As soon as Lincoln's election was announced, without waiting to see what his policy towards the slave States was going to be, the impetuous leaders at the South addressed themselves at once to the carrying out of their threats; and South Carolina, followed, at intervals more or less brief, by Georgia, Alabama, Mississippi, Louisiana, Florida, and Texas, seceded from the Union, and organized what was known as the Southern Confederacy. Virginia, North Carolina, Arkansas, and Tennessee seceded later. The people at the North stood amazed at the rapidity with which treason against the government was spreading, and the loyal Union-loving men began to inquire where President Buchanan was at this time, whose duty it was to see that all such uprisings were crushed out; and 'Oh for one hour of Andrew Jackson in the President's chair3!' was the common exclamation, because that decided and unyielding soldier-President had so promptly stamped out threatened rebellion in South Carolina, when she had refused to allow the duties to be collected at Charleston. But that outbreak in its proportions was to this one as an infant to a giant, and it is quite doubtful if Old Hickory himself, with his promptness to act in an emergency, could have stayed the angry billows of rebellion which seemed just ready to break over the nation. But at any rate he would have attempted it, even if he had gone down in the fight – at least so thought the people.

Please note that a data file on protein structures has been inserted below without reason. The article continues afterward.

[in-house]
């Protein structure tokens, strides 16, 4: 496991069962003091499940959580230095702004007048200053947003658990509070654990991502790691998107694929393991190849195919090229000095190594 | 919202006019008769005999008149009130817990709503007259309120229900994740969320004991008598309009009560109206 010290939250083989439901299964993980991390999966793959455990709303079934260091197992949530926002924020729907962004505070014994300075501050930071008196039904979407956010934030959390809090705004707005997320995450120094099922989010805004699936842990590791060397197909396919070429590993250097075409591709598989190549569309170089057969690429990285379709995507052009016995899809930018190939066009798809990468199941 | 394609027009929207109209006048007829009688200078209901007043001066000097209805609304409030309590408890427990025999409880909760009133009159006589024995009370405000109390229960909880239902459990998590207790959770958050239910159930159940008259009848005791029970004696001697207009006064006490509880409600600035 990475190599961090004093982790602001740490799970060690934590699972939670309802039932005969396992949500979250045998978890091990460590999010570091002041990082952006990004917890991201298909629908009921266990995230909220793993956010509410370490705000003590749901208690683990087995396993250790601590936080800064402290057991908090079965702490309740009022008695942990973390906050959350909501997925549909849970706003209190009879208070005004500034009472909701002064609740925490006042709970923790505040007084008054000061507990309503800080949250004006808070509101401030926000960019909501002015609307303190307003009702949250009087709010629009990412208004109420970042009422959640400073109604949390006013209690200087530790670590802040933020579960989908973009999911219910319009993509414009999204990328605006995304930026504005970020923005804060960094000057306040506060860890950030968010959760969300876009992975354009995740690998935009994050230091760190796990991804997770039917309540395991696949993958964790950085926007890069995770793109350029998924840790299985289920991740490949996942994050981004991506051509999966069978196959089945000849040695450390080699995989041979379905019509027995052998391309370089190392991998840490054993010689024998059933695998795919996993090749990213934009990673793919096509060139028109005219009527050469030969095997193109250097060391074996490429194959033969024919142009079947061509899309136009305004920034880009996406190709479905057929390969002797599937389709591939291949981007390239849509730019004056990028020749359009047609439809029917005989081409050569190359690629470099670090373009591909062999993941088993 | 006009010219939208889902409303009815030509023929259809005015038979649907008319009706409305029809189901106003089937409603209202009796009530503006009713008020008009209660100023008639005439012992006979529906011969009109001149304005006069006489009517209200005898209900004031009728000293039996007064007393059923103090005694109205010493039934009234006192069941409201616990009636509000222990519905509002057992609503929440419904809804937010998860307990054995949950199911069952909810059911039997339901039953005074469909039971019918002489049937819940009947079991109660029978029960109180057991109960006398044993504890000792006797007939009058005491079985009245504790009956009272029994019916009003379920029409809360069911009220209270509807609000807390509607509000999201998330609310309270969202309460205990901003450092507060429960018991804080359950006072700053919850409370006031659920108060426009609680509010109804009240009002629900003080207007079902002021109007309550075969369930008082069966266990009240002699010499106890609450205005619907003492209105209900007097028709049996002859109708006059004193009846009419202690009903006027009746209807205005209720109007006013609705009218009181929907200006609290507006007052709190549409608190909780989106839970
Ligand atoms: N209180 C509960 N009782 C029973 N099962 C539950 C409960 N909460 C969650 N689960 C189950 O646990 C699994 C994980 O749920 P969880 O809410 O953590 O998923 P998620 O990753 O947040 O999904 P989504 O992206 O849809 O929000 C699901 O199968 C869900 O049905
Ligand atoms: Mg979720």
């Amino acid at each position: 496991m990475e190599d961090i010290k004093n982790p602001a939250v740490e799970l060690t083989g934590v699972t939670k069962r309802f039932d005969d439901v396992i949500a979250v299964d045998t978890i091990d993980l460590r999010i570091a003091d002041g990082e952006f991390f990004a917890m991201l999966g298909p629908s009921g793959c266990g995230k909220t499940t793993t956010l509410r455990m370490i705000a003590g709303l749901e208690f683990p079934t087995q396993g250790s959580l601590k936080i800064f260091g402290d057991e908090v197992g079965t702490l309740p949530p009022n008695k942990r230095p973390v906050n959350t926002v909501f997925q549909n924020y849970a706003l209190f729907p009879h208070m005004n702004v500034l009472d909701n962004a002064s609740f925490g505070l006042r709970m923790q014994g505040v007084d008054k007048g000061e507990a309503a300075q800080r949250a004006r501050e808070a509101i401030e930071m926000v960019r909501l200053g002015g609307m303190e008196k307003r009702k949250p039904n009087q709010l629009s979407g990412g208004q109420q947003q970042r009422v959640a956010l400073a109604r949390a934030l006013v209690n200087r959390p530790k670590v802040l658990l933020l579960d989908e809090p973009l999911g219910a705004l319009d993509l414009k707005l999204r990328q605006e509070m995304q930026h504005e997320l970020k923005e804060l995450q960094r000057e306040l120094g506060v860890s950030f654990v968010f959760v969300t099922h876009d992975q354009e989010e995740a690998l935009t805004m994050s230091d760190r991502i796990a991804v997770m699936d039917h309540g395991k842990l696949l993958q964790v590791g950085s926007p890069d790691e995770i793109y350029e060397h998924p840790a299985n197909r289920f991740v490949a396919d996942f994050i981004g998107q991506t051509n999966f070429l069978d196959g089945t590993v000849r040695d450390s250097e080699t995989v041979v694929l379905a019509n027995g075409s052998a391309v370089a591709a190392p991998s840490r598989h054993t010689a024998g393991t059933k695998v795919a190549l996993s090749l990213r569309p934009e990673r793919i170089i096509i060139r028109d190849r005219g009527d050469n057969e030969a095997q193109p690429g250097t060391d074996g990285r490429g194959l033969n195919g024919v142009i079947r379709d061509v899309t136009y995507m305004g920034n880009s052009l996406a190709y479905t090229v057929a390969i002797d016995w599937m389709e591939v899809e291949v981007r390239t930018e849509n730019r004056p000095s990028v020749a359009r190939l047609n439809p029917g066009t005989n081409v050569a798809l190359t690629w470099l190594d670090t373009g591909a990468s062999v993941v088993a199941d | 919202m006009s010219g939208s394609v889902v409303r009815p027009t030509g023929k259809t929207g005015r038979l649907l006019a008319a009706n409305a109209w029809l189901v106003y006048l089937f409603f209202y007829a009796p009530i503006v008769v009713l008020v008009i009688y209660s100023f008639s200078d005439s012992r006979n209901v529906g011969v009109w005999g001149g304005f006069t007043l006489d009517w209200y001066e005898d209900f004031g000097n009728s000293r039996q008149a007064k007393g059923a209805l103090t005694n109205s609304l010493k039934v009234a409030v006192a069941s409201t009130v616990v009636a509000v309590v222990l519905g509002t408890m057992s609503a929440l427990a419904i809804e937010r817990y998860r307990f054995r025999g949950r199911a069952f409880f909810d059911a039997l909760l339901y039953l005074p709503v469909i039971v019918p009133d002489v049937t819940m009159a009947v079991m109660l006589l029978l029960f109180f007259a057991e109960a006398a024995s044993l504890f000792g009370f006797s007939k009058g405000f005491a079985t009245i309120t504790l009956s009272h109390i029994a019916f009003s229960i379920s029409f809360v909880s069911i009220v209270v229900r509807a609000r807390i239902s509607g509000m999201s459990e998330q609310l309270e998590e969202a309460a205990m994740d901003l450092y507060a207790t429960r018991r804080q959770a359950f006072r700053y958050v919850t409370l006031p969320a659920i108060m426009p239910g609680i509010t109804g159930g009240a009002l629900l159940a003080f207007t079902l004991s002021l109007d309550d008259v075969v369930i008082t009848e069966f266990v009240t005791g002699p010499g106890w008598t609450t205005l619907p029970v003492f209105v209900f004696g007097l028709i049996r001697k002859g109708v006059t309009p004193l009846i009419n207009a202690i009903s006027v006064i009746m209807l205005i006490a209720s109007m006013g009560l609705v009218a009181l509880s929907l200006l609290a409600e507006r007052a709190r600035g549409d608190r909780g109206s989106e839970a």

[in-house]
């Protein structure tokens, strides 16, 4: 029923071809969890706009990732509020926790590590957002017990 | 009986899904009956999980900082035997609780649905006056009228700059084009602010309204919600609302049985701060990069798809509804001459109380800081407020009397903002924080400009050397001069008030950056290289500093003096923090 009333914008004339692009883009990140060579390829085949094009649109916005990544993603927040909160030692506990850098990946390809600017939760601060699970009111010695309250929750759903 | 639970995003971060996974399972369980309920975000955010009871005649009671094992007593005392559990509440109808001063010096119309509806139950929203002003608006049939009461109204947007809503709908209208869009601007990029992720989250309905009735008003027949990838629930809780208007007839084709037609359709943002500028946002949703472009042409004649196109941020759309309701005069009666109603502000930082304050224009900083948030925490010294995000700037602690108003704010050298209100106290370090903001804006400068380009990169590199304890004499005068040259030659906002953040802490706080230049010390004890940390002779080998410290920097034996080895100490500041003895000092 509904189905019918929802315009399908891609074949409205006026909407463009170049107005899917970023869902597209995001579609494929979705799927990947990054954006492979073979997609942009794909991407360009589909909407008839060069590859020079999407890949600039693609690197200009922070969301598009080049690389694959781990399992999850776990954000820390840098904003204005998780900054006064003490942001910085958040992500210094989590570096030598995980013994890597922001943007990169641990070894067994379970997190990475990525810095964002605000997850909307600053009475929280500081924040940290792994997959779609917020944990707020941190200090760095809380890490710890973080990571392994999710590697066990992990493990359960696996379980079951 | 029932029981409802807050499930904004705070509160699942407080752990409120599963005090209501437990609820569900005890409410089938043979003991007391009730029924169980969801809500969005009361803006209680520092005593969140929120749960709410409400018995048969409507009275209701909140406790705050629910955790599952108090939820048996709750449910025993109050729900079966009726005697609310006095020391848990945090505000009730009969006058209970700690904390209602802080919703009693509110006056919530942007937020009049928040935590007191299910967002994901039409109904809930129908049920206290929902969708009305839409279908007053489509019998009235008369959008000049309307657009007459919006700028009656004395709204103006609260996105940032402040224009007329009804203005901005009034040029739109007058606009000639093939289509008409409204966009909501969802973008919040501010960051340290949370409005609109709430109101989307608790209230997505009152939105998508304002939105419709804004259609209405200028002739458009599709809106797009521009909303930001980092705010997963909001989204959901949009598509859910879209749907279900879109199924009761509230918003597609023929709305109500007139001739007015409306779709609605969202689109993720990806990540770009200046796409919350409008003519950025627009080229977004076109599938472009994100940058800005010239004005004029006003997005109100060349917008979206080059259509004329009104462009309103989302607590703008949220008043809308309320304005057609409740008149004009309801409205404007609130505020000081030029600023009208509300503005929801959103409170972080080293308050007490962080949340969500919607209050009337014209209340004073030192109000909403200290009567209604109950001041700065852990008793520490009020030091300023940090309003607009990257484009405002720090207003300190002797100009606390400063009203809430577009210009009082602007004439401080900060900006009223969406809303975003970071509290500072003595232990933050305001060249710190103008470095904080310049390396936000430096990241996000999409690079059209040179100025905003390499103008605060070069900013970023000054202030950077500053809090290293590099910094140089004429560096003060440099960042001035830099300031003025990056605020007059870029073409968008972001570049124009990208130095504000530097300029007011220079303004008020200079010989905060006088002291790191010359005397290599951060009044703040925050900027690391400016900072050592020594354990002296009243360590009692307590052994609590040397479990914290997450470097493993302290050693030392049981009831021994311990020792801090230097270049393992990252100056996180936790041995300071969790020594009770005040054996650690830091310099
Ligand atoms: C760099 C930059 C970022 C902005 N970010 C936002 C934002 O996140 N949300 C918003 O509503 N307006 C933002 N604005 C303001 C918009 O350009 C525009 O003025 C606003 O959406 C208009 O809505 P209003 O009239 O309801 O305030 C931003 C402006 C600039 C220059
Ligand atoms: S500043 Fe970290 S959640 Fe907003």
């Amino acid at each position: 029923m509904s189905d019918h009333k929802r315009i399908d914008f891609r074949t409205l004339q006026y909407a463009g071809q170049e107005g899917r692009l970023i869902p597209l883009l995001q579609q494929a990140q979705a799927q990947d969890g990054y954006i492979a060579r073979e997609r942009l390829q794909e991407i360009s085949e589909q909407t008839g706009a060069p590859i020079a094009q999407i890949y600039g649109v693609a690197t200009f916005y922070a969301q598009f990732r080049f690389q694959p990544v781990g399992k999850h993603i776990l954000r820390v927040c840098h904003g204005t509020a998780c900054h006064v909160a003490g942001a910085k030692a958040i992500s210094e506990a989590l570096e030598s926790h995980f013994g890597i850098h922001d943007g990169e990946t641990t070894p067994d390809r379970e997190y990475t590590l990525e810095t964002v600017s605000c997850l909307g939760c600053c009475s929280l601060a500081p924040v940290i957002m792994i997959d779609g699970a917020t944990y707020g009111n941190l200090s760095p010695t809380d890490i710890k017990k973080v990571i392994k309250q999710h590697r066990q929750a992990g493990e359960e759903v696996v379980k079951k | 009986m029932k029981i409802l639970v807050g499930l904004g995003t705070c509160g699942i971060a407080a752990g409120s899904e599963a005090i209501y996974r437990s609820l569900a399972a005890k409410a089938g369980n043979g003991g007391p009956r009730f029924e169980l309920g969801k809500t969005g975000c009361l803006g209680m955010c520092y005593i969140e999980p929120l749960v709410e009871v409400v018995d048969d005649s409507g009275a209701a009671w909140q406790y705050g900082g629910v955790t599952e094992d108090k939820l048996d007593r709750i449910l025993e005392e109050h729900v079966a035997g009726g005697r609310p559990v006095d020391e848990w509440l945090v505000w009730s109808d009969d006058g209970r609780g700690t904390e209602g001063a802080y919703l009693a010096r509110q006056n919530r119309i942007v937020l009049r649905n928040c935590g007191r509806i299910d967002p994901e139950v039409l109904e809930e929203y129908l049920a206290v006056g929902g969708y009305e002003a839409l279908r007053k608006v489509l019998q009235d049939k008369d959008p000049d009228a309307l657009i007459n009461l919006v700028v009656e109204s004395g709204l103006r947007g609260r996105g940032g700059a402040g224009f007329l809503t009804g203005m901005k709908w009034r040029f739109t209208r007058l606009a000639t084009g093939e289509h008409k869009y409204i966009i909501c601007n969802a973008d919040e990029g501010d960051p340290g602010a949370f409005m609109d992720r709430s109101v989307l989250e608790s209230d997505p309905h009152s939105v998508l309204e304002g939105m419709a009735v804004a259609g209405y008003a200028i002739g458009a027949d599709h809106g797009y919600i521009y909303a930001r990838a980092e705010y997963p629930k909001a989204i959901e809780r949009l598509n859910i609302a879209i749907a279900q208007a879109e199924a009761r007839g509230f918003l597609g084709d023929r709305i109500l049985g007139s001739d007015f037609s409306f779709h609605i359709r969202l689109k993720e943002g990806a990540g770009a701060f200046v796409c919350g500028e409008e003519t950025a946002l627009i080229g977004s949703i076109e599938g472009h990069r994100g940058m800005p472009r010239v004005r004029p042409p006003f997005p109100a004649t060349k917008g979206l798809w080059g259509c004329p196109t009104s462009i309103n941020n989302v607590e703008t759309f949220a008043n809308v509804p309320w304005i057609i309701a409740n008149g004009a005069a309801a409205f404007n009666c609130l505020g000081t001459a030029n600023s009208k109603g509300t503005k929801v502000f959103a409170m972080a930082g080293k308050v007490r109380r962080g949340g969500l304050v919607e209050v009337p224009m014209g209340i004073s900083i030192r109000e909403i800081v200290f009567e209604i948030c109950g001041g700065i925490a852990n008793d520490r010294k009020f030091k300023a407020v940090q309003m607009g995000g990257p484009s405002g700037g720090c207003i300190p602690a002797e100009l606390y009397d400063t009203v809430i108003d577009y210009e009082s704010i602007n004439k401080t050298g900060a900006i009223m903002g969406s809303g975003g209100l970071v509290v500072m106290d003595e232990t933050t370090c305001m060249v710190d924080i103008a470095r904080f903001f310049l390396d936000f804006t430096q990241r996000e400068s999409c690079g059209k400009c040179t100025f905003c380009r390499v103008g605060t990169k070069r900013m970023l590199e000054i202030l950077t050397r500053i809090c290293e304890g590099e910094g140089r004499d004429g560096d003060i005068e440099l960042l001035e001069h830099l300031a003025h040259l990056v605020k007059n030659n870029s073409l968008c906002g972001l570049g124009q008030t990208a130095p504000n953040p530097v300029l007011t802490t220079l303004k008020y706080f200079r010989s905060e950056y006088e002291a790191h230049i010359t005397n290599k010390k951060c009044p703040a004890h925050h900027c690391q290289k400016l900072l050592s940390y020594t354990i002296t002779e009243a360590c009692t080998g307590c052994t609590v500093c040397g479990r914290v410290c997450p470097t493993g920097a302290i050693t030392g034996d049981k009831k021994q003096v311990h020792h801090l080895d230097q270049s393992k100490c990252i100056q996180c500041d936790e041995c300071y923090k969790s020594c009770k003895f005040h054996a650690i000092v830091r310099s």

The very opposite of such a President was James Buchanan, who seemed anxious only for his term of office to expire, making little effort to save the country, nor even willing, at first, that others should do so4. With a traitor for his Secretary of War5, the South had been well supplied with arms under the very nose of the old man. With a traitor for his Secretary of the Navy6, our vessels – not many in number, it is true – had been sent into foreign waters, where they could not be immediately recalled. With a traitor as Secretary of the Treasury7, the public treasury had been emptied. Then, too, there began the seizure of arsenals, mints, custom-houses, post-offices, and fortifications within the limits of the seceding States, and still the President did nothing, or worse than nothing, claiming that the South was wrong in its acts, but that he had no right to prevent treason and secession, or, in the phraseology of that day, 'no right to coerce a sovereign State.' And so at last he left the office a disgraced old man, for whom few had or have a kind word to offer.